Route des Grandes Alpes Stage 4

5
route des grandes alpes

This is the fourth article in a series detailing the 684 kilometre Route des Grandes Alpes. A great cyclo-tourist route through the French Alps, over 16 mountain passes, on a road linking Lake Geneva (Lac Léman) to the Mediterranean Sea. The main goal of these articles is to highlight alternate route options and interesting detours.

Part 1 is here: Route des Grandes Alpes – Stage 1
Part 2 is here: Route des Grandes Alpes – Stage 2
Part 3 is here: Route des Grandes Alpes – Stage 3
Part 5 is here: Route des Grandes Alpes – Stage 5
Part 6 is here: Route des Grandes Alpes – Stage 6
Part 7 is here: Route des Grandes Alpes – Stage 7

Stage 4: Lanslebourg to Briançon

Official Route (blue track on map):
Distance: 115 Kilometres
Ascent: 2300 metres
Descent: 2450 Metres

Below, I will explain the map in some detail (or click any point on map for additional info).

The Official Route
zzz

This stage climbs the best, north side of Col du Galibier, via Col du Télégraphe. At 2642 metres, Galibier is one of the highest, and perhaps the most famous, climb in the French Alps. Woohoo.

The first 45 kilometres or so are down low – in the Maurienne valley – ever so slightly downhill the entire way. It’s not my favourite stretch of road (avoid via detour 2 below). But then, at St-Michel-de-Maurienne the fun begins. First Col du Télégraphe, a tough and scenic climb in its own right.

North side with Télégraphe

But the real fun is the last 9 kilometres or so of Galibier, above Plan Lachat. For a complete look at all sides of Galibier see here. For a brief history of this legendary climb, see here.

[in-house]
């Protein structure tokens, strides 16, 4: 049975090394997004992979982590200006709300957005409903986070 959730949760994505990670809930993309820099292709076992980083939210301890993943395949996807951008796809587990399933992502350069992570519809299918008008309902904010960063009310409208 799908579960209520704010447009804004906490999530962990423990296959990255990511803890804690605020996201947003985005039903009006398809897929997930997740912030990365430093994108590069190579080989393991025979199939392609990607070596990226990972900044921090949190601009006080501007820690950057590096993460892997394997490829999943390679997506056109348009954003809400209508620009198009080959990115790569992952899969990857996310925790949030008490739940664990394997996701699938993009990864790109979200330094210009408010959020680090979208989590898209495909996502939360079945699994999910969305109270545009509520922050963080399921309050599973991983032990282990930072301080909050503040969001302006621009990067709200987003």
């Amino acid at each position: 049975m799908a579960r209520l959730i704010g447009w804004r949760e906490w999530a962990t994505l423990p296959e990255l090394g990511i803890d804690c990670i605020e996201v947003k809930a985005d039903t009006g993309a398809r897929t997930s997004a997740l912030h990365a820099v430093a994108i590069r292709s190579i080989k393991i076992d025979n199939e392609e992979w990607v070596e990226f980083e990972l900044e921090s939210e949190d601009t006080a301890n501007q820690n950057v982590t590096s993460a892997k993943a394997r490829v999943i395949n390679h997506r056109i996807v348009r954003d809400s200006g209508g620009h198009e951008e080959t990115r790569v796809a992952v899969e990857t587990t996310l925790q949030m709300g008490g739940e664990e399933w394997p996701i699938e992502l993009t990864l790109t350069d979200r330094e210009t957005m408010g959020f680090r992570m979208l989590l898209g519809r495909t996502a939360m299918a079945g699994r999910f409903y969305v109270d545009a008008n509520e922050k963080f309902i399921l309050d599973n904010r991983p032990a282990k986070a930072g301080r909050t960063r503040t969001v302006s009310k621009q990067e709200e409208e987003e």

The top 8.5 kilometres of the south side – above Col du Lautaret – are also superb. Then from Lautaret, it’s a fast, non-technical, descent all the way to Briançon on the main road.

Galibier above Col du Lautaret

Galibier above Col du Lautaret

Detour 1 – Briançon via Italy

110 kms, 2600 metres of ascent.

cenis

The yellow line on the map. For those that already know Col du Galibier – here is an alternate route that visits Italy and completely replaces the official Route des Grandes Alpes. But it starts and ends in the exact same towns as the official route.

As mentioned in the previous post, the climb to Col du Mont Cenis is fabulous. The French side is far shorter than the Italian side, but the lake at the summit is beautiful and worth visiting.

This strategic pass was first made into a road by Napoleon, but the Emperor Constantine, Charlemagne and possibly even Hannibal also crossed the Alps with armies here. Here is my brief history: Mont Cenis: From Elephants to Emperors to … Cyclists – including plenty of info for cyclo-tourists.